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JavaScript Cookbook by Shelley Powers

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Chapter 7. Handling Events

7.0. Introduction

Events, especially within an interactive environment such as a browser, are what make JavaScript essential. There is very little JavaScript functionality that isn’t triggered by some event, even if the only event that occurs is a web page being loaded. Event handling in JavaScript depends on determining which event or events you want to trigger some activity, and then attaching JavaScript functionality to the event.

The earliest form of event handling is still one of the most common: the use of an event handler. An event handler is an element property that you can assign a function, such as the following, which assigns a function to the window.onload event handler:

window.onload=someFunction;

You can also assign an event handler directly in an element, such as in the opening body tag:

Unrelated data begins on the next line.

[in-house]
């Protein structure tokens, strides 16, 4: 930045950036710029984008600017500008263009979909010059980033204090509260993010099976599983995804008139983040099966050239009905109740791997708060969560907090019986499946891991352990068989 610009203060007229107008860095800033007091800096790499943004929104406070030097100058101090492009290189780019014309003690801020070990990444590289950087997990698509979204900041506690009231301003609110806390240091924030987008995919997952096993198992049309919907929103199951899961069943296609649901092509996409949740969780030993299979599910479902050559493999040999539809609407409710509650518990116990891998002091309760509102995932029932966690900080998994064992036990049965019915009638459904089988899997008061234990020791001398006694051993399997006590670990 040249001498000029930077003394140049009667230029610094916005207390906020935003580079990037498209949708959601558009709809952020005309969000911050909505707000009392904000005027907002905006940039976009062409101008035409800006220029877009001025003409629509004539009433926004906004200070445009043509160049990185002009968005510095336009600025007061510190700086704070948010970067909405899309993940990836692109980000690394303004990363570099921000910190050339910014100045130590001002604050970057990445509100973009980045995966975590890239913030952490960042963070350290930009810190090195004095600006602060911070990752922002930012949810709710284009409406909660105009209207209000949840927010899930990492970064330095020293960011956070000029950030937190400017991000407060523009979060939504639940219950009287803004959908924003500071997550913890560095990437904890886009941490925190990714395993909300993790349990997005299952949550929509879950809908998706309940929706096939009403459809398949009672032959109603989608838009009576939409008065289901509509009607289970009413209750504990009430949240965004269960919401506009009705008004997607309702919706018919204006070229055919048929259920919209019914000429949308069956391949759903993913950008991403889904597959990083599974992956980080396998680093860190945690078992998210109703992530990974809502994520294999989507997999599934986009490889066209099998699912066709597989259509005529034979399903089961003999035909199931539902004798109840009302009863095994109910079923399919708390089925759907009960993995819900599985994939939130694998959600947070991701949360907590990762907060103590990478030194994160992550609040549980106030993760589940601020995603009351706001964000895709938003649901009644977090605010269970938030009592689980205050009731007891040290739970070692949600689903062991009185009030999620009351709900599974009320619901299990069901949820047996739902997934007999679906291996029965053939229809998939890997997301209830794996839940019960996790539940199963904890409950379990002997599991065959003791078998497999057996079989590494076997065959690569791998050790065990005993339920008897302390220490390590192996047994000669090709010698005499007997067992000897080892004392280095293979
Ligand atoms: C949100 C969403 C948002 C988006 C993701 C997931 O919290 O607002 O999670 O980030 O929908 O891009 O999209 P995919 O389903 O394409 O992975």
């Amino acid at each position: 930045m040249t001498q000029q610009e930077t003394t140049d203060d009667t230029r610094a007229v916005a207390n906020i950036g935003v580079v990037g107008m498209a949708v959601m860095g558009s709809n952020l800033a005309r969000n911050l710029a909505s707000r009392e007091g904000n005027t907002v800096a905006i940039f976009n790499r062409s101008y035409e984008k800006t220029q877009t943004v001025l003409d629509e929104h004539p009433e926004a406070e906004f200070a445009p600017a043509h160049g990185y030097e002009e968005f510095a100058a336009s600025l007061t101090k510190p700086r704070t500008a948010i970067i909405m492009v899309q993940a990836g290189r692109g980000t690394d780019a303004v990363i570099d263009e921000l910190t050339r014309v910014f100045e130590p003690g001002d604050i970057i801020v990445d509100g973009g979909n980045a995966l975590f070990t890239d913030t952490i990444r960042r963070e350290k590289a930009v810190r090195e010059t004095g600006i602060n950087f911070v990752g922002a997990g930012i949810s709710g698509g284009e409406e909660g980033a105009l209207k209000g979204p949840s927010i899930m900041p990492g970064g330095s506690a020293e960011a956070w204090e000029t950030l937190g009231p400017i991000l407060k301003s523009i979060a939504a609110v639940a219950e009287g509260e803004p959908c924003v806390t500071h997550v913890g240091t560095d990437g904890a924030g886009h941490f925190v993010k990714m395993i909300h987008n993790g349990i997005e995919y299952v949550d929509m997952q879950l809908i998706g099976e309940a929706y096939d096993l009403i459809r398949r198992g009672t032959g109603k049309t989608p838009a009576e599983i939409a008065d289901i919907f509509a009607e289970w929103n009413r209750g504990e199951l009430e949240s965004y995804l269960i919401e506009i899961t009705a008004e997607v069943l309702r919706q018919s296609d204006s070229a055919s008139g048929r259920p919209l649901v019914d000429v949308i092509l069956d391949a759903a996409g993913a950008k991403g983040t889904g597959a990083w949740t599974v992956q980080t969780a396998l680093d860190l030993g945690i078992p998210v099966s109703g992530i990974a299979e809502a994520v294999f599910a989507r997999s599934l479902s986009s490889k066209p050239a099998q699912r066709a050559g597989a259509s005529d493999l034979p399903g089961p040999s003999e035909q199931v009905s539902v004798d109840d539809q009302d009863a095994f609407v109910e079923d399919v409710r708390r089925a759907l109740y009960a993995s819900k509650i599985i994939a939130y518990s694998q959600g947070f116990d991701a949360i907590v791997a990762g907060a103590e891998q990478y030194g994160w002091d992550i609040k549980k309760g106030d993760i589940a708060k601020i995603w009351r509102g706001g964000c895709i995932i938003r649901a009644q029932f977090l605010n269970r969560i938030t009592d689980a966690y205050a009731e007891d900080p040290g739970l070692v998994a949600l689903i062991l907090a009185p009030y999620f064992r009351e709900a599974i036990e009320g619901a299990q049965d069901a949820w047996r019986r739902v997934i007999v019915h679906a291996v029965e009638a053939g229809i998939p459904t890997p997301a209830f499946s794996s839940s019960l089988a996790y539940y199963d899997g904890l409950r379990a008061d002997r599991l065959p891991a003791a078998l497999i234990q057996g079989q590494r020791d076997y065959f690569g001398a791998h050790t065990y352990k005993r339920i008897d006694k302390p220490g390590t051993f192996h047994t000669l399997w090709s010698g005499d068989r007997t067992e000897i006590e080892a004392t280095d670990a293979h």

<body onload="someFunction()">

However, I don’t recommend embedding events directly in page elements, as it makes it difficult to find and change the event handling routines later. If you use the first approach, which is to assign a function to an event handler in script element or in a JavaScript library, you only have to look in one place in order to make changes.

Note

JavaScript lives in an enormous number of environments, as Chapter 21 demonstrates. Most of this chapter is focused on JavaScript within a browser or browser-like environment.

Some Common Events

There are several events that can be captured via JavaScript, though not all are available to all web page elements. The load and unload events are typically used with the window object to signal when the page is finished loading, and just before the page is unloaded because the web page reader is navigating away from the page. The submit and reset events are used with forms to signal when the form is submitted, or has been reset by the reader.

The blur and focus events are frequently used with form elements, to determine when an element gets focus, and loses it. Changing a form value can trigger the change event. The blur and change events are especially handy if you need to validate the form values.